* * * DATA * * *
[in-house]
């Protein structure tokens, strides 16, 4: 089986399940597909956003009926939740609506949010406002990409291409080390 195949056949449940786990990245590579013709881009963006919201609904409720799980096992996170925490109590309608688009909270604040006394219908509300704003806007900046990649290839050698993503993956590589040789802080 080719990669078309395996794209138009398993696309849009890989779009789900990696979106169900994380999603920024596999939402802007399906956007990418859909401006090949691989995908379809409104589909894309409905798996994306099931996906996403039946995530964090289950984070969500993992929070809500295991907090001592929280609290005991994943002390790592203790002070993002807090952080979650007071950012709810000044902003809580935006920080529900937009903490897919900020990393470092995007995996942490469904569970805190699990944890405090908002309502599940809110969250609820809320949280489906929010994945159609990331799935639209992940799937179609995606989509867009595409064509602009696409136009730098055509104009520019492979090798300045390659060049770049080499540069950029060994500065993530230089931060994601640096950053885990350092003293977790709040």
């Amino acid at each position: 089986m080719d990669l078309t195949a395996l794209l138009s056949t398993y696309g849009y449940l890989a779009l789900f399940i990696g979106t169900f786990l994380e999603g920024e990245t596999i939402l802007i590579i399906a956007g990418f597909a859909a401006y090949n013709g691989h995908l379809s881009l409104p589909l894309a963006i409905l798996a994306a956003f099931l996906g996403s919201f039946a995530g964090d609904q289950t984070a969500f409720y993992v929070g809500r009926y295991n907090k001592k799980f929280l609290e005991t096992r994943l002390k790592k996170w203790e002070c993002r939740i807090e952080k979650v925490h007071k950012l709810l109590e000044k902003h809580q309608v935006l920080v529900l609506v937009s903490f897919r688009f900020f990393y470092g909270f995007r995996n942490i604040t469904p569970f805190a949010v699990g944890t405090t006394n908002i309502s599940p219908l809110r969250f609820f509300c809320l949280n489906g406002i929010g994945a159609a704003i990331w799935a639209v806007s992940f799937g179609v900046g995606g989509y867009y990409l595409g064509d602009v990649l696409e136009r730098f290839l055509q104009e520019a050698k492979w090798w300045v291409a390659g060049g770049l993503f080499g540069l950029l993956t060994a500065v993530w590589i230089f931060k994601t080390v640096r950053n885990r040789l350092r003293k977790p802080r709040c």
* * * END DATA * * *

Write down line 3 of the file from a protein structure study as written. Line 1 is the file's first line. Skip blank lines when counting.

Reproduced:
């Amino acid at each position: 089986m080719d990669l078309t195949a395996l794209l138009s056949t398993y696309g849009y449940l890989a779009l789900f399940i990696g979106t169900f786990l994380e999603g920024e990245t596999i939402l802007i590579i399906a956007g990418f597909a859909a401006y090949n013709g691989h995908l379809s881009l409104p589909l894309a963006i409905l798996a994306a956003f099931l996906g996403s919201f039946a995530g964090d609904q289950t984070a969500f409720y993992v929070g809500r009926y295991n907090k001592k799980f929280l609290e005991t096992r994943l002390k790592k996170w203790e002070c993002r939740i807090e952080k979650v925490h007071k950012l709810l109590e000044k902003h809580q309608v935006l920080v529900l609506v937009s903490f897919r688009f900020f990393y470092g909270f995007r995996n942490i604040t469904p569970f805190a949010v699990g944890t405090t006394n908002i309502s599940p219908l809110r969250f609820f509300c809320l949280n489906g406002i929010g994945a159609a704003i990331w799935a639209v806007s992940f799937g179609v900046g995606g989509y867009y990409l595409g064509d602009v990649l696409e136009r730098f290839l055509q104009e520019a050698k492979w090798w300045v291409a390659g060049g770049l993503f080499g540069l950029l993956t060994a500065v993530w590589i230089f931060k994601t080390v640096r950053n885990r040789l350092r003293k977790p802080r709040c």